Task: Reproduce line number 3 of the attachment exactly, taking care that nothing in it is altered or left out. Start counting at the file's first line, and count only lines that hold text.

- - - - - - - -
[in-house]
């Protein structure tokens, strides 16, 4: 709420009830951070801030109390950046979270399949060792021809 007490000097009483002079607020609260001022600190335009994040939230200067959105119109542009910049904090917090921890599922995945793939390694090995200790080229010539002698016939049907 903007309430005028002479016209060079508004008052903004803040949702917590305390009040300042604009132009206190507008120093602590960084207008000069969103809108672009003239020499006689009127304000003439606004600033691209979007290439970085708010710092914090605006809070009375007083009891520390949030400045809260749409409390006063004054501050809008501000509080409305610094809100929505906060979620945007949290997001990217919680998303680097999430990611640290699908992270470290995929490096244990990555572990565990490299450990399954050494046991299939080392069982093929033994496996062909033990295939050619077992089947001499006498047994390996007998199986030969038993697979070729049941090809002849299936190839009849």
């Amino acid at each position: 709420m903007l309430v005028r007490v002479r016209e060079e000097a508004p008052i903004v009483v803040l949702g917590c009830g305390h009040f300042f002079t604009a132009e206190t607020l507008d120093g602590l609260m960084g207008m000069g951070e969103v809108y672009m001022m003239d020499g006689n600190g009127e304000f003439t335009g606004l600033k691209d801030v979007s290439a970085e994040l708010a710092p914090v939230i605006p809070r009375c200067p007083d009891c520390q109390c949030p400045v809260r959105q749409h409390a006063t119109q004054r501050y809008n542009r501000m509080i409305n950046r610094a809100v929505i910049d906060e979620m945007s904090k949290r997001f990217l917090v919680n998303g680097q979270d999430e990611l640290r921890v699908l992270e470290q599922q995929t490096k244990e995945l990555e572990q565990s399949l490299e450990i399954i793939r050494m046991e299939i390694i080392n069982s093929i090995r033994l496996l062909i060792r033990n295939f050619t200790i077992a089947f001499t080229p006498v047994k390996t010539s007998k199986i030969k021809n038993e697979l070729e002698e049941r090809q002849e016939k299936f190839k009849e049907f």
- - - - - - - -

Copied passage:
């Amino acid at each position: 709420m903007l309430v005028r007490v002479r016209e060079e000097a508004p008052i903004v009483v803040l949702g917590c009830g305390h009040f300042f002079t604009a132009e206190t607020l507008d120093g602590l609260m960084g207008m000069g951070e969103v809108y672009m001022m003239d020499g006689n600190g009127e304000f003439t335009g606004l600033k691209d801030v979007s290439a970085e994040l708010a710092p914090v939230i605006p809070r009375c200067p007083d009891c520390q109390c949030p400045v809260r959105q749409h409390a006063t119109q004054r501050y809008n542009r501000m509080i409305n950046r610094a809100v929505i910049d906060e979620m945007s904090k949290r997001f990217l917090v919680n998303g680097q979270d999430e990611l640290r921890v699908l992270e470290q599922q995929t490096k244990e995945l990555e572990q565990s399949l490299e450990i399954i793939r050494m046991e299939i390694i080392n069982s093929i090995r033994l496996l062909i060792r033990n295939f050619t200790i077992a089947f001499t080229p006498v047994k390996t010539s007998k199986i030969k021809n038993e697979l070729e002698e049941r090809q002849e016939k299936f190839k009849e049907f």